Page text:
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L. Brooks Patterson, County Executive, Oakland County, Mich., and Phil Bertolini, Deputy County Executive and CIO, Oakland County, Mich.

L. Brooks Patterson, County Executive, Oakland County, Mich., and Phil Bertolini, Deputy County Executive and CIO, Oakland County, Mich.

On a trip to the United Arab Emirates several years ago, L. Brooks Patterson visited Dubai and the Dubai Internet City. Besides the architecture, what struck him most, he said, was the always-on, broadband wireless Internet access blanketing 4 square miles of the Internet City.

"That was my first exposure to that," he said. "When I came home, I sat down with my IT group and said, 'Phil [Bertolini], can we do this, except on a larger scale?' About a week or so later, he got back to me and said, 'Yes, we think we can do it.' That was the genesis of Wireless Oakland."

Wireless Oakland is Patterson's plan to cover the county with free wireless Internet service, and it may be the most high-profile IT project that he's launched in his 13 years as county executive.

He said seeding a Wi-Fi cloud to cover the county's 910 square miles with free wireless Internet access turned out to be more challenging than he anticipated.

"Who would have thought we'd need [access to] 20,000 [streetlight] poles from DTE Energy?" he recalled. "The magnitude of the undertaking was underestimated, but we've met the challenge and are now moving forward."

Troy, Mich., will be the crown jewel of Wireless Oakland, he said, and the city will be equipped with the most current bells and whistles possible for a Wi-Fi network. The plan is to turn Troy into a demo city for elected officials from around the country to tour.

"Citizens see us in a different light with a program like Wireless Oakland," he said. "Instead of just being garbage and tax collectors, government is actually contributing in a positive way to the quality of life in our community."

Patterson has been at the forefront of technology advancements for 31 years, when Oakland County rolled out the Courts and Law Enforcement Management Information System (CLEMIS) in the 1960s.

"I was an assistant prosecutor, and I was on the first [CLEMIS] committee," he recalled, and waded into the task of trying to distill 43 law enforcement agencies' different incident reports into one. "There were 43 initial incident reports. Nobody had the same report, and so the first year was getting everybody to give up their pet forms."

CLEMIS has now expanded to seven counties.

As Patterson's deputy, Phil Bertolini finds himself among a growing number of local government CIOs with an expanded role in executive leadership. Bertolini was appointed deputy county executive of Oakland County in January 2005 -- four years after he was named CIO and director of the Department of Information Technology.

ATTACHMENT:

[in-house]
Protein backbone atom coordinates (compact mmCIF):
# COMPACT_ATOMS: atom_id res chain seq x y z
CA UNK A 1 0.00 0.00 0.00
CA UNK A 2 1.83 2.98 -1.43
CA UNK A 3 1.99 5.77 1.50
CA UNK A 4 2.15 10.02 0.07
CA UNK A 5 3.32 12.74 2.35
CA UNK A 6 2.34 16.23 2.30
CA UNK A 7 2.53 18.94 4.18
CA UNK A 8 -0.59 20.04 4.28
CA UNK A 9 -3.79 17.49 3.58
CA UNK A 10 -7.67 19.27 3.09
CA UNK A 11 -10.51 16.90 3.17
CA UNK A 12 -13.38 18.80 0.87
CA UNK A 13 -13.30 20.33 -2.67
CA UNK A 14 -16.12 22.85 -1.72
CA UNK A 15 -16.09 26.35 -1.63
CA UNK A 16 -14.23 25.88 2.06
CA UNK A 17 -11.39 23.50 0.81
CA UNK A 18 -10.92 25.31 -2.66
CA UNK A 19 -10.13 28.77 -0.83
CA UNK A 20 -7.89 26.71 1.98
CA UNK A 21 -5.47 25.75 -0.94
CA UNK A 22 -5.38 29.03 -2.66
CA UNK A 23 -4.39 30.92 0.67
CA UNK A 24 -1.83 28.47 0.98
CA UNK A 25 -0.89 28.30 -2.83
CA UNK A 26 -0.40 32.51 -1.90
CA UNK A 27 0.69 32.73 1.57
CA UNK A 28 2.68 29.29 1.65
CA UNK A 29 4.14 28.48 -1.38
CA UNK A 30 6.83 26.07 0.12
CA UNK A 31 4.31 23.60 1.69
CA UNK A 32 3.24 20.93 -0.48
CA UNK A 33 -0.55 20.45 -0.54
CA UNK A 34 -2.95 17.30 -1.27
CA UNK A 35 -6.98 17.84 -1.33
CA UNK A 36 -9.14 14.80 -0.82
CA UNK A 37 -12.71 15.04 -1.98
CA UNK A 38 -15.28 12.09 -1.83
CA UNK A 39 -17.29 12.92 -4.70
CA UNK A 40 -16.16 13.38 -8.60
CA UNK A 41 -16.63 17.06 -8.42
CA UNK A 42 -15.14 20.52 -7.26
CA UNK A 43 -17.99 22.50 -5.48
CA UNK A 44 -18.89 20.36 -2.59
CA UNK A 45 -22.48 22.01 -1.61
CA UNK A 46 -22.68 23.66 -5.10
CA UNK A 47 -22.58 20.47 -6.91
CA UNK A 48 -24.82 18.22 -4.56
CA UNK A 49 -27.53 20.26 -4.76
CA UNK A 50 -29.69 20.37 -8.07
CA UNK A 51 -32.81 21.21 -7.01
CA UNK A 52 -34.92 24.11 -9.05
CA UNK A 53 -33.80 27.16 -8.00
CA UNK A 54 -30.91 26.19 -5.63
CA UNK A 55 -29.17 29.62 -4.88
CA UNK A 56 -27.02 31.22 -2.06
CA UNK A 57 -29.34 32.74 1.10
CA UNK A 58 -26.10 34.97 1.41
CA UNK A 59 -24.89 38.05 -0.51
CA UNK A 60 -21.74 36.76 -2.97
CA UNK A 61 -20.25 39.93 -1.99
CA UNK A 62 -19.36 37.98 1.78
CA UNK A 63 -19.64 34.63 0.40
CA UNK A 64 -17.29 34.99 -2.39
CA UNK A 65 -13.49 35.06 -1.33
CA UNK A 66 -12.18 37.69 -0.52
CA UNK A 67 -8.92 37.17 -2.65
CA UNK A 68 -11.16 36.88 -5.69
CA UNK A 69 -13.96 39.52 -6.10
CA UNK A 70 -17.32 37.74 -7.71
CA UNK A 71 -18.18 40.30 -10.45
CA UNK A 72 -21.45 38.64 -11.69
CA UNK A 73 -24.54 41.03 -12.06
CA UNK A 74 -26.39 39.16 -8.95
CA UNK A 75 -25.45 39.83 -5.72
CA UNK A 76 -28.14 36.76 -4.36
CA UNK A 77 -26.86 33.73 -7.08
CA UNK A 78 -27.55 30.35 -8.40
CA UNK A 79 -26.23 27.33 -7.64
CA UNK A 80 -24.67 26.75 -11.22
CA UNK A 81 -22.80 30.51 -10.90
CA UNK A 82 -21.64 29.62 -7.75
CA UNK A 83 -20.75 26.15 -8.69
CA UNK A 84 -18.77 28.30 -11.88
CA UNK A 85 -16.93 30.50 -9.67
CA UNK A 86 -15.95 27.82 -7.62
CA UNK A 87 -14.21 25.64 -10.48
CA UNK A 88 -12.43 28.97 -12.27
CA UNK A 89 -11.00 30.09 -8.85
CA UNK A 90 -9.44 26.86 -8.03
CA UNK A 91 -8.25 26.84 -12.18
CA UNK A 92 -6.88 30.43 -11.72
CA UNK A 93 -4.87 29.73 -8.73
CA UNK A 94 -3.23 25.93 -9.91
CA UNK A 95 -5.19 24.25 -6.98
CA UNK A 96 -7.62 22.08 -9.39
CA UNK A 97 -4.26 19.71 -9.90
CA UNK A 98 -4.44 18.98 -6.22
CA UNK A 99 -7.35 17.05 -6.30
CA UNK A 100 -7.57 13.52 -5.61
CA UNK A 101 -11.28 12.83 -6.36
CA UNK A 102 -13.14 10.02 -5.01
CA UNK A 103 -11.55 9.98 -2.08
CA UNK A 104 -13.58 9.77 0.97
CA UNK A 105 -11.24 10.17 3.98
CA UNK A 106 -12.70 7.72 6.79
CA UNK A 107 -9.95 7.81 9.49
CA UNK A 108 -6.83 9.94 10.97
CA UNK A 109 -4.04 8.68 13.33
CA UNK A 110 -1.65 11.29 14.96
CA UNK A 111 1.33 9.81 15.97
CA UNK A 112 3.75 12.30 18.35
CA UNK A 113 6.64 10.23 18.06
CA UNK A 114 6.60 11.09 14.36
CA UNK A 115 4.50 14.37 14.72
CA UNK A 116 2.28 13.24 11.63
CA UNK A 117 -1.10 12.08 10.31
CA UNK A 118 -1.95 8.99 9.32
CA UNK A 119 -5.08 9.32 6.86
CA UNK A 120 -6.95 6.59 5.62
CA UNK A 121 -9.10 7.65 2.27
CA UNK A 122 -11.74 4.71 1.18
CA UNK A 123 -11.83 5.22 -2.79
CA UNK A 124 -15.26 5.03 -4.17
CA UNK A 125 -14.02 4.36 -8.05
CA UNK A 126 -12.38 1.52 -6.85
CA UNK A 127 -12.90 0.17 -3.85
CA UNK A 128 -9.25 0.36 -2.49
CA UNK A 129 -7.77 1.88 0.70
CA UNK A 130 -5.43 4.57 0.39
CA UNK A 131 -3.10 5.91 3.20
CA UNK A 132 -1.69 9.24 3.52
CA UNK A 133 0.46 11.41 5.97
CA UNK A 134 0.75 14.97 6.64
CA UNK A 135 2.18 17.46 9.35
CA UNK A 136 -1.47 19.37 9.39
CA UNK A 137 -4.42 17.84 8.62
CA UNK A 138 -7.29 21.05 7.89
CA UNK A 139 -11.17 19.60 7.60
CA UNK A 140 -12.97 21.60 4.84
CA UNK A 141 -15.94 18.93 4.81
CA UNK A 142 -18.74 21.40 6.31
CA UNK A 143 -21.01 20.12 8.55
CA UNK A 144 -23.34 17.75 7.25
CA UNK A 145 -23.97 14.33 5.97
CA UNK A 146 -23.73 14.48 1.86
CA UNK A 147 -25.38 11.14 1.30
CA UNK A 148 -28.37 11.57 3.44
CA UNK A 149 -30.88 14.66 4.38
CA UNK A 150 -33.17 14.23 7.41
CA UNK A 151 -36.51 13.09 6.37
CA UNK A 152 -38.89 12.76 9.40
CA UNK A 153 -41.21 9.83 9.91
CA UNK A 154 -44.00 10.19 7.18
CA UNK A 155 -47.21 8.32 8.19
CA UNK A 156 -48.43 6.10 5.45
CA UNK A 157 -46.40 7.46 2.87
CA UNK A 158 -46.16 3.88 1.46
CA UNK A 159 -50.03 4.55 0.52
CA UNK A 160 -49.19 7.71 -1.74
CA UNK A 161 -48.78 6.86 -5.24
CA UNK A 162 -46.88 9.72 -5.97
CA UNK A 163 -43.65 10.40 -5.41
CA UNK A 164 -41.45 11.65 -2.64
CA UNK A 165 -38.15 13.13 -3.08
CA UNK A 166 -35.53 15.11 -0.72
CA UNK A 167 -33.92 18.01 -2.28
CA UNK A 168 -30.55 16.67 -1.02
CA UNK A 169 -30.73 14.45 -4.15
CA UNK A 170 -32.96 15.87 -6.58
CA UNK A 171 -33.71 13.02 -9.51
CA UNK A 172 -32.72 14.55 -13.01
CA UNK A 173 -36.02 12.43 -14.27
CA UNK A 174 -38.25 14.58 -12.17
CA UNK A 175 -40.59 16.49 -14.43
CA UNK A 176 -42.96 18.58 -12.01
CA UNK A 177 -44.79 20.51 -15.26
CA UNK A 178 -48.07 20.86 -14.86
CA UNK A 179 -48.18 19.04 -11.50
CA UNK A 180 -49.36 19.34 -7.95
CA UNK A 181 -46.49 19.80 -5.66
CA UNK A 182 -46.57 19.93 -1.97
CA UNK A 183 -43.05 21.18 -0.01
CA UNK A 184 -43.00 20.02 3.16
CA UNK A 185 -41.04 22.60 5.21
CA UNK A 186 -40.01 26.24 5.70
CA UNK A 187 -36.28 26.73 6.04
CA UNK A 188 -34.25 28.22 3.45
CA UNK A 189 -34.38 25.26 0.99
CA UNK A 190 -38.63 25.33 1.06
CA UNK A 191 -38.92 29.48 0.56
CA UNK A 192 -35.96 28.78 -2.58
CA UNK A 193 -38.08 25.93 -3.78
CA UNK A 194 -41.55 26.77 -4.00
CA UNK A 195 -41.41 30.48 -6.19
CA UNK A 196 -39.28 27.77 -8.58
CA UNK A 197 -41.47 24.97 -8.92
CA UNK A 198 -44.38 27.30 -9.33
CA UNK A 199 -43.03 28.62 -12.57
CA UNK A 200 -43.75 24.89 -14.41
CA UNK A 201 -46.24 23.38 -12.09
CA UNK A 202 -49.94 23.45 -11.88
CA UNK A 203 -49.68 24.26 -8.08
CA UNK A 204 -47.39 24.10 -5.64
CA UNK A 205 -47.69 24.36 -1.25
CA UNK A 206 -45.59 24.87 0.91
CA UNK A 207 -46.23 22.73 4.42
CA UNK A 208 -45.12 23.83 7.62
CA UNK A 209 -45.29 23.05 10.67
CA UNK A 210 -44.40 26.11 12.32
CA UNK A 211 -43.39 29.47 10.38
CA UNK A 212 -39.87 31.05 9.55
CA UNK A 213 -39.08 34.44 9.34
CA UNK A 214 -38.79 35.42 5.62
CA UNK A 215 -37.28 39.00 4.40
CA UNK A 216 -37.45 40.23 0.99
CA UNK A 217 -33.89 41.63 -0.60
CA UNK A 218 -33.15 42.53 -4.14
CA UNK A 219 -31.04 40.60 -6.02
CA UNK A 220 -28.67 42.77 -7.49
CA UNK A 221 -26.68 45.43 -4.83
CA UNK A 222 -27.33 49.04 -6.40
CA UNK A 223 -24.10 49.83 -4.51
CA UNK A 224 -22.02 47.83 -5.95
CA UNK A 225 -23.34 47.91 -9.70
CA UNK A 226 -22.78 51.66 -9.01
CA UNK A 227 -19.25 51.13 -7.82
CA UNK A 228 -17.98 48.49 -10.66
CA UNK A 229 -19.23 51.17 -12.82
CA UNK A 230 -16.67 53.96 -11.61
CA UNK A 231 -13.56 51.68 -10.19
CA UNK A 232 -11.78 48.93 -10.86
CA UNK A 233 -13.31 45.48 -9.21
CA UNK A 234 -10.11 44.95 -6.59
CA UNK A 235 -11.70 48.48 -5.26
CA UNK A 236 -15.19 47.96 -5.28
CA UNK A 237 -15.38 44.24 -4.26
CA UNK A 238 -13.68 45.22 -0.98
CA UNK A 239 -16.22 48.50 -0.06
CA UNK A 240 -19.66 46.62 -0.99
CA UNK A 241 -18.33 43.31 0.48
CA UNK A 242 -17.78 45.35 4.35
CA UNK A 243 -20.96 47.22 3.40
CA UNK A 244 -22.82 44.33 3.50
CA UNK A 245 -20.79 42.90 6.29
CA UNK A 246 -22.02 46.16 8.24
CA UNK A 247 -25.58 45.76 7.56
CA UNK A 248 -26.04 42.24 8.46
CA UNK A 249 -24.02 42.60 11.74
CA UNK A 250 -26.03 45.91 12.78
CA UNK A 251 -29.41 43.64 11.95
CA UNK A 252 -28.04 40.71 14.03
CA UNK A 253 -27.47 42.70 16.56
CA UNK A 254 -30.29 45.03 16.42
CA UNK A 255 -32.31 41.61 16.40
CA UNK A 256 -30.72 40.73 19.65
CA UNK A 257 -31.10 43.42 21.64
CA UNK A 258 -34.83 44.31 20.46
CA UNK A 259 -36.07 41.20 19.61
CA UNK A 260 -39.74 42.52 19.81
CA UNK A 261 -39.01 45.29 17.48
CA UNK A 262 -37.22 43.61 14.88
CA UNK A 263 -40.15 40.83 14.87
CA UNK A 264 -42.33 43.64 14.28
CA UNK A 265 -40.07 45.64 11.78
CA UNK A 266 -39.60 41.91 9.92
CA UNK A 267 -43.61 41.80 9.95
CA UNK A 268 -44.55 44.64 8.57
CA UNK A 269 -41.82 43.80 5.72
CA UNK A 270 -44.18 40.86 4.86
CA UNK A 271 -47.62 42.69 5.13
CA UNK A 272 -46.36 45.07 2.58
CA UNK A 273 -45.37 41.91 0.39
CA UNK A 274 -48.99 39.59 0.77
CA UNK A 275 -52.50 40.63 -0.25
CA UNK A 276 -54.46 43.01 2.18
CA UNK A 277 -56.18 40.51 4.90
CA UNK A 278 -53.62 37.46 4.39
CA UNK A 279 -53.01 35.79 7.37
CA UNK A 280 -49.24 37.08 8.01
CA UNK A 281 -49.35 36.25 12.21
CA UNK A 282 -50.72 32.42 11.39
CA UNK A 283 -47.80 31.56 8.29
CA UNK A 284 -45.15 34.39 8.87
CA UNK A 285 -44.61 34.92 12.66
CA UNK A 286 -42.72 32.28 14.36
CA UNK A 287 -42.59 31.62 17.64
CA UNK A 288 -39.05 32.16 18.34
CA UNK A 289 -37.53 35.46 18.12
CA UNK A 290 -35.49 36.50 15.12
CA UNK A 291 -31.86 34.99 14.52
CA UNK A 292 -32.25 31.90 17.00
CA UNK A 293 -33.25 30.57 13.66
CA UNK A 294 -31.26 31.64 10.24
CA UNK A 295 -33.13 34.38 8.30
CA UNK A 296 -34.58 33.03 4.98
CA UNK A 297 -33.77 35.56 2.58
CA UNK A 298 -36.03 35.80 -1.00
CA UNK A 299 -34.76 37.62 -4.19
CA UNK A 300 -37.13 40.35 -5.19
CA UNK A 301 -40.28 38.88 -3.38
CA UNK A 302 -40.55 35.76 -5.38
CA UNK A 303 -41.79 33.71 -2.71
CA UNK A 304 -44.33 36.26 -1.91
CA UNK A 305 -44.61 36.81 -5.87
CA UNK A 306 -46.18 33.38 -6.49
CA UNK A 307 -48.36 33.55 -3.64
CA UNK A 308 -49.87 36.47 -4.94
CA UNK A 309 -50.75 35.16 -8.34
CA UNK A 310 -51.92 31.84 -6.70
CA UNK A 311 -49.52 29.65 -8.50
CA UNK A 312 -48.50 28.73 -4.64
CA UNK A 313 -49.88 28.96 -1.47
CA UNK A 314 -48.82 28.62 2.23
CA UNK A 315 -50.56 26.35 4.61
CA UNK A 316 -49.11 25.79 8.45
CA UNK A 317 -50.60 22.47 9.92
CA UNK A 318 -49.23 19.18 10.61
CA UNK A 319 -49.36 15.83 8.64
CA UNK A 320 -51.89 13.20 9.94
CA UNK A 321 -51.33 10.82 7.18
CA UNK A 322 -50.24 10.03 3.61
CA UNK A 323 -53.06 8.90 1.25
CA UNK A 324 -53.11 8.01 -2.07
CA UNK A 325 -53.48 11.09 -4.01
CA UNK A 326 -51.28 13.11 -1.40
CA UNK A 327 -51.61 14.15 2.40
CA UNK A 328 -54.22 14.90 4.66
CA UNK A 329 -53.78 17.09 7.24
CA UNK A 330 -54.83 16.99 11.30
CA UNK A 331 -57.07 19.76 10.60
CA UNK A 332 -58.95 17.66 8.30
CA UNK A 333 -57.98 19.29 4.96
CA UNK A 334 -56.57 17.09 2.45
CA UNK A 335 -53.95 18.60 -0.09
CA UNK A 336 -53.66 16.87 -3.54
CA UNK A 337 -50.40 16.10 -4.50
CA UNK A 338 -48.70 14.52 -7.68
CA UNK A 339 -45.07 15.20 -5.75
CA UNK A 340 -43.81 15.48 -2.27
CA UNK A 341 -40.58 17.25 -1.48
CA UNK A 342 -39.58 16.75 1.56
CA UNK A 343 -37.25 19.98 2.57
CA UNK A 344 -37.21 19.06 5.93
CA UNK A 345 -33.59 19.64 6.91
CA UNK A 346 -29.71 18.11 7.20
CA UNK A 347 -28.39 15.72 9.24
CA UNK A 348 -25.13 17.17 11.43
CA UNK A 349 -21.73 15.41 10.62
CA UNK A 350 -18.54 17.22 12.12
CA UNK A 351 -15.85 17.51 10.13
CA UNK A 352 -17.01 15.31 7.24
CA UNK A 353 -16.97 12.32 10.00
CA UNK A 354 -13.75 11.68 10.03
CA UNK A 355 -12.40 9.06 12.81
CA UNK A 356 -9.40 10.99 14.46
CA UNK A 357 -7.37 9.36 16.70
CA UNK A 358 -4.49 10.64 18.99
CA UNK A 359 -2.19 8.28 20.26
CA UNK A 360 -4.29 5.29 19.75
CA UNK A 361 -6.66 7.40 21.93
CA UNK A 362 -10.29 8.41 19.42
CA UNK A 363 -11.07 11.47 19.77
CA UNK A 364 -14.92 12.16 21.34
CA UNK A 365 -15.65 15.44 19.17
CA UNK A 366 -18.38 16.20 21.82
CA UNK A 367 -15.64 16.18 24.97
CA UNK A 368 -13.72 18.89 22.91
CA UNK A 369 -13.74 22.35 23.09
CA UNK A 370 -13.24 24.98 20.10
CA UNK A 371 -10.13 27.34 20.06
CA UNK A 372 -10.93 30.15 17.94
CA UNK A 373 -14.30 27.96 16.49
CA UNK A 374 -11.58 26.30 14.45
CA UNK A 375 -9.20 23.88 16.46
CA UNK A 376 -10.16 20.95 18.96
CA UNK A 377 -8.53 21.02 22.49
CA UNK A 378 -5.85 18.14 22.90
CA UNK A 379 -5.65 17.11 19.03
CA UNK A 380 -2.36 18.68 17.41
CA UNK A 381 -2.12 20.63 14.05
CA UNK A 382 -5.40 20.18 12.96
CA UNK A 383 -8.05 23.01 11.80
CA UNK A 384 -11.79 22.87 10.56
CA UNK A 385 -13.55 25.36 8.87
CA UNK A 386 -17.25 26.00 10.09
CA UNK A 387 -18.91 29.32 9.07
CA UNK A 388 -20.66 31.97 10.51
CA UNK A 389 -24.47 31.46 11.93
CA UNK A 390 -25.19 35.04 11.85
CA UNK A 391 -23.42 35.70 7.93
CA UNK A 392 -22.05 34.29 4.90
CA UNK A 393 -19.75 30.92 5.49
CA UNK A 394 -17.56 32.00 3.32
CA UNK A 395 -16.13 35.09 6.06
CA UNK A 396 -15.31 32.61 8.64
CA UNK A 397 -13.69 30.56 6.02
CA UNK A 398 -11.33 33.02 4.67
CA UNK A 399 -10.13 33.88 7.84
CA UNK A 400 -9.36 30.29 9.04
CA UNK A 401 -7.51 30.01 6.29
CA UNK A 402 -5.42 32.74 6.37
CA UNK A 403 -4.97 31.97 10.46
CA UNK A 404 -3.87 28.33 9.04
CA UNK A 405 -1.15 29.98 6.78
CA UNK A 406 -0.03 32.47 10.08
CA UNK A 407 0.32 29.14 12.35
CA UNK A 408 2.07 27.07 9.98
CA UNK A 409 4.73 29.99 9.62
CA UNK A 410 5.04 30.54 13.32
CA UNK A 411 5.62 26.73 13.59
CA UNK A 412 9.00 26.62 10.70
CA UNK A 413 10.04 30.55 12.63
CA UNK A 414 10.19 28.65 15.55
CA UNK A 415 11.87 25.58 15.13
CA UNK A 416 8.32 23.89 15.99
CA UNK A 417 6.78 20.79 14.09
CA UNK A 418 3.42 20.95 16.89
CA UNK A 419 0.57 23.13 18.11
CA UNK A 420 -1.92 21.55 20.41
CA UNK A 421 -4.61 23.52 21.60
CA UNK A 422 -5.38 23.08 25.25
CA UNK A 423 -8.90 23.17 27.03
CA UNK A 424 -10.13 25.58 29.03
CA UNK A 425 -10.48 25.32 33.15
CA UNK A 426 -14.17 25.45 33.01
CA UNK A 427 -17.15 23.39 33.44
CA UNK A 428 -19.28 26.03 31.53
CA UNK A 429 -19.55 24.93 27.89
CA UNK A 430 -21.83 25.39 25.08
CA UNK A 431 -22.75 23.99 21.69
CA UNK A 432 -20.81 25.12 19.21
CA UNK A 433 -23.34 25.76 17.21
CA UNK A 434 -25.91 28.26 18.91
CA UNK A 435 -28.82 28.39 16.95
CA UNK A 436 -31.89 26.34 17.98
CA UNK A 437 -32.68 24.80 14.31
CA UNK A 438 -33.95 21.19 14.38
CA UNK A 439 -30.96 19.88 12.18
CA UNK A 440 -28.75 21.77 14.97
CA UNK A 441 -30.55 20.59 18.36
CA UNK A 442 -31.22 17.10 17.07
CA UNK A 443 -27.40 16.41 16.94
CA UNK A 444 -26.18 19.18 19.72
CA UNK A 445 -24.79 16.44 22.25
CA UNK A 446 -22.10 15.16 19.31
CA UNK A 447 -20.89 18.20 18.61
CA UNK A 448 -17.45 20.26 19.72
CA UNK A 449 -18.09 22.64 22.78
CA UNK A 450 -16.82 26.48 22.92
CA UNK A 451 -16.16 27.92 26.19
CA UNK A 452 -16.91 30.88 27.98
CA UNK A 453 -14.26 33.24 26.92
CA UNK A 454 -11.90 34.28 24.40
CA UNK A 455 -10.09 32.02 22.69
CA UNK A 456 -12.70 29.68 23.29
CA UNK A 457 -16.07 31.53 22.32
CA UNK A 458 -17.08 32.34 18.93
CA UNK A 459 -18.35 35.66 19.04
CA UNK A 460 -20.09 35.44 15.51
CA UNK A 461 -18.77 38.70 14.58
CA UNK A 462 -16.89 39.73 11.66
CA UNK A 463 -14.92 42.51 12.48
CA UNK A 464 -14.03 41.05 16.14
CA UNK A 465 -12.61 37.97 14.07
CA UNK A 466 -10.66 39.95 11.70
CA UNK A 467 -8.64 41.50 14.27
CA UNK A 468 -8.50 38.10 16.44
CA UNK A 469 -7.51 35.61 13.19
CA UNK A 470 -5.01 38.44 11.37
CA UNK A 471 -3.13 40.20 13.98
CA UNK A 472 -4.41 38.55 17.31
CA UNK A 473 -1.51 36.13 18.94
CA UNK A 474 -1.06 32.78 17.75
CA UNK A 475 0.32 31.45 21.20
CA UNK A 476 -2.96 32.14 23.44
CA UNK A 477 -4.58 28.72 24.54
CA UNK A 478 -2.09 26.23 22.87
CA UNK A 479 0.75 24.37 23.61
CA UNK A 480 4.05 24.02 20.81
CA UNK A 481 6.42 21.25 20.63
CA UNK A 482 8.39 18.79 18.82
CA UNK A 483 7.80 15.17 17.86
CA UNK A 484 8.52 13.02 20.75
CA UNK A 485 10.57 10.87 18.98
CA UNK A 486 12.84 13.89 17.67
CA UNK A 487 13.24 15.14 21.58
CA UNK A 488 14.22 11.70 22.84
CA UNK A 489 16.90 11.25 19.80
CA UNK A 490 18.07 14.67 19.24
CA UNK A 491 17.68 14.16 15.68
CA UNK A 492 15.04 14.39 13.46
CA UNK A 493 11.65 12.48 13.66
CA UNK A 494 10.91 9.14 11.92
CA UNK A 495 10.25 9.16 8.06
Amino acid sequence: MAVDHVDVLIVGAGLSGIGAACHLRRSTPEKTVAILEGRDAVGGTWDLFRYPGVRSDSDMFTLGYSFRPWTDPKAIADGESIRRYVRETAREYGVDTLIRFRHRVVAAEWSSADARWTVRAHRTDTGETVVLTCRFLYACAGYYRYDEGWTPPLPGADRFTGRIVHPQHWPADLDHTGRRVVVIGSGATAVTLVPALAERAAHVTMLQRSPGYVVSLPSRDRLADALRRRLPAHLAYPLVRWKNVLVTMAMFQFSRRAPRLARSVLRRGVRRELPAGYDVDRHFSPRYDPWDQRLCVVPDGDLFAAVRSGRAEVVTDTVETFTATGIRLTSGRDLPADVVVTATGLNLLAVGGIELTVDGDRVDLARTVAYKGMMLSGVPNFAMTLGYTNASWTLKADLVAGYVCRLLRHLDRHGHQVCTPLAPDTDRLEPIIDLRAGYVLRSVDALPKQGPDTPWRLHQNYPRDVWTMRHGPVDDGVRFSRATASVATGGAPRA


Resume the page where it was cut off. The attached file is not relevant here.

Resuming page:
Bertolini is currently in the midst of overseeing Wireless Oakland, which hit an important milestone in January 2007 when installation of Wi-Fi gear kicked off in the seven cities that constitute Phase One of the rollout. County officials expect to be finished with Phase One communities in April 2007, bringing free Internet access to more than 75,000 county residents.

"We want to make sure the Internet is in the hands of everyone in our county," Bertolini said. "We have 1.2 million residents in the county, and 300,000 people come into our county every day to go to work."

Though Oakland County is one of the wealthiest counties in the United States based on per-capita income, he said, a substantial segment of the county's population is low income.

"That was a key piece of Wireless Oakland -- we wanted free bandwidth for everyone in the county," he said. "The second piece is that we want to provide PCs at either no cost or at a low cost, and training to those folks in our county who need it the most."

Another Wireless Oakland goal is the development of a Telecommunication and Technology Planning Toolkit to support continuing high-tech investments in local

governments in the county.

The 2004 start meant the county didn't have a lot of existing business models to study. Municipal wireless wasn't in vogue back then.

"It was tough because we didn't have a road map to follow," he recalled, though officials made some quick decisions after looking at available information. "We didn't want to own or operate the network, and we didn't want to pay for it."

Oakland County concluded that providing access to county infrastructure, such as streetlights, water towers, siren poles and traffic lights -- at no charge and with no permitting or licensing fees -- was the fastest way to make Wireless Oakland happen. In addition, any company that took the county up on its offer got to keep all revenues from selling higher-bandwidth services or advertising.

"Some folks were a little concerned about that," he recalled. "My response to that is that the taxpayers of Oakland County have been investing in public infrastructure for years and years through their tax dollars. Now, let's get a return on that investment for them."